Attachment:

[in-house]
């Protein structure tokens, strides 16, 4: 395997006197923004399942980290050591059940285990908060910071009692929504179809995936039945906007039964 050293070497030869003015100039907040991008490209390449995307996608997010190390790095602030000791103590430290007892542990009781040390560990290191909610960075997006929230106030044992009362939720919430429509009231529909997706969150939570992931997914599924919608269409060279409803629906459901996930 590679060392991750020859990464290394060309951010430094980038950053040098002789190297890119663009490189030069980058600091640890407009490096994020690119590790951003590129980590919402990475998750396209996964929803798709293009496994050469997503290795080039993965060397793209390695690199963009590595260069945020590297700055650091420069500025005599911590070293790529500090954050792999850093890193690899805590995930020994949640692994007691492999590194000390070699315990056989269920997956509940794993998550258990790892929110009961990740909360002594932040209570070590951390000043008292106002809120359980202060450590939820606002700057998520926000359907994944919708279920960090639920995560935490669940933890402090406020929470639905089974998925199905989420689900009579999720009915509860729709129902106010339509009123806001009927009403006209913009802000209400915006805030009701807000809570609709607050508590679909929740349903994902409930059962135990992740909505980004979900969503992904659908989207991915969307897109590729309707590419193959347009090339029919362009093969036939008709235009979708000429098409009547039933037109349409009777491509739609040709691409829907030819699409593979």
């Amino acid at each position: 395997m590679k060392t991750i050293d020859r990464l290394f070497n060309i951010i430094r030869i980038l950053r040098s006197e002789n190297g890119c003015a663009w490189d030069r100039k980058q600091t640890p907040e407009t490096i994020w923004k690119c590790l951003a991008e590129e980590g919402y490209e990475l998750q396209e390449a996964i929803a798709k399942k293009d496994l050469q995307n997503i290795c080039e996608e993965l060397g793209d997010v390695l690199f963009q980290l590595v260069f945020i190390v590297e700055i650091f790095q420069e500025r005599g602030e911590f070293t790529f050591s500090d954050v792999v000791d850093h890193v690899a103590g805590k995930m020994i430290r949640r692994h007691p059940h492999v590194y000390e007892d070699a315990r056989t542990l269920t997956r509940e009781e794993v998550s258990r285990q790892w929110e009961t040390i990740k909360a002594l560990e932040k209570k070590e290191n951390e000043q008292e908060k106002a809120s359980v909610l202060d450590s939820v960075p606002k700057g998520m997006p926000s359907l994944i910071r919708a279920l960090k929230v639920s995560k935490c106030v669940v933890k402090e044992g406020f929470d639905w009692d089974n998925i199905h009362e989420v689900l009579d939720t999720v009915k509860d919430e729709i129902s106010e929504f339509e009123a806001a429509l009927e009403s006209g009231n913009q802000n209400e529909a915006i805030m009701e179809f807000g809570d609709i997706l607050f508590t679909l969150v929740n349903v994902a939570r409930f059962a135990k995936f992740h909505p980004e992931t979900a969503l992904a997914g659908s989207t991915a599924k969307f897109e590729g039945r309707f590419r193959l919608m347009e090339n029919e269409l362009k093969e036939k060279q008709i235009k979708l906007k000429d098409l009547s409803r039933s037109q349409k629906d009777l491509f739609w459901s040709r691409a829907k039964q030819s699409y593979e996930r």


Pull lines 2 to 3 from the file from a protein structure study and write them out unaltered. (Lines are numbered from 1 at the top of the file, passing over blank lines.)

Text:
């Protein structure tokens, strides 16, 4: 395997006197923004399942980290050591059940285990908060910071009692929504179809995936039945906007039964 050293070497030869003015100039907040991008490209390449995307996608997010190390790095602030000791103590430290007892542990009781040390560990290191909610960075997006929230106030044992009362939720919430429509009231529909997706969150939570992931997914599924919608269409060279409803629906459901996930 590679060392991750020859990464290394060309951010430094980038950053040098002789190297890119663009490189030069980058600091640890407009490096994020690119590790951003590129980590919402990475998750396209996964929803798709293009496994050469997503290795080039993965060397793209390695690199963009590595260069945020590297700055650091420069500025005599911590070293790529500090954050792999850093890193690899805590995930020994949640692994007691492999590194000390070699315990056989269920997956509940794993998550258990790892929110009961990740909360002594932040209570070590951390000043008292106002809120359980202060450590939820606002700057998520926000359907994944919708279920960090639920995560935490669940933890402090406020929470639905089974998925199905989420689900009579999720009915509860729709129902106010339509009123806001009927009403006209913009802000209400915006805030009701807000809570609709607050508590679909929740349903994902409930059962135990992740909505980004979900969503992904659908989207991915969307897109590729309707590419193959347009090339029919362009093969036939008709235009979708000429098409009547039933037109349409009777491509739609040709691409829907030819699409593979």
């Amino acid at each position: 395997m590679k060392t991750i050293d020859r990464l290394f070497n060309i951010i430094r030869i980038l950053r040098s006197e002789n190297g890119c003015a663009w490189d030069r100039k980058q600091t640890p907040e407009t490096i994020w923004k690119c590790l951003a991008e590129e980590g919402y490209e990475l998750q396209e390449a996964i929803a798709k399942k293009d496994l050469q995307n997503i290795c080039e996608e993965l060397g793209d997010v390695l690199f963009q980290l590595v260069f945020i190390v590297e700055i650091f790095q420069e500025r005599g602030e911590f070293t790529f050591s500090d954050v792999v000791d850093h890193v690899a103590g805590k995930m020994i430290r949640r692994h007691p059940h492999v590194y000390e007892d070699a315990r056989t542990l269920t997956r509940e009781e794993v998550s258990r285990q790892w929110e009961t040390i990740k909360a002594l560990e932040k209570k070590e290191n951390e000043q008292e908060k106002a809120s359980v909610l202060d450590s939820v960075p606002k700057g998520m997006p926000s359907l994944i910071r919708a279920l960090k929230v639920s995560k935490c106030v669940v933890k402090e044992g406020f929470d639905w009692d089974n998925i199905h009362e989420v689900l009579d939720t999720v009915k509860d919430e729709i129902s106010e929504f339509e009123a806001a429509l009927e009403s006209g009231n913009q802000n209400e529909a915006i805030m009701e179809f807000g809570d609709i997706l607050f508590t679909l969150v929740n349903v994902a939570r409930f059962a135990k995936f992740h909505p980004e992931t979900a969503l992904a997914g659908s989207t991915a599924k969307f897109e590729g039945r309707f590419r193959l919608m347009e090339n029919e269409l362009k093969e036939k060279q008709i235009k979708l906007k000429d098409l009547s409803r039933s037109q349409k629906d009777l491509f739609w459901s040709r691409a829907k039964q030819s699409y593979e996930r």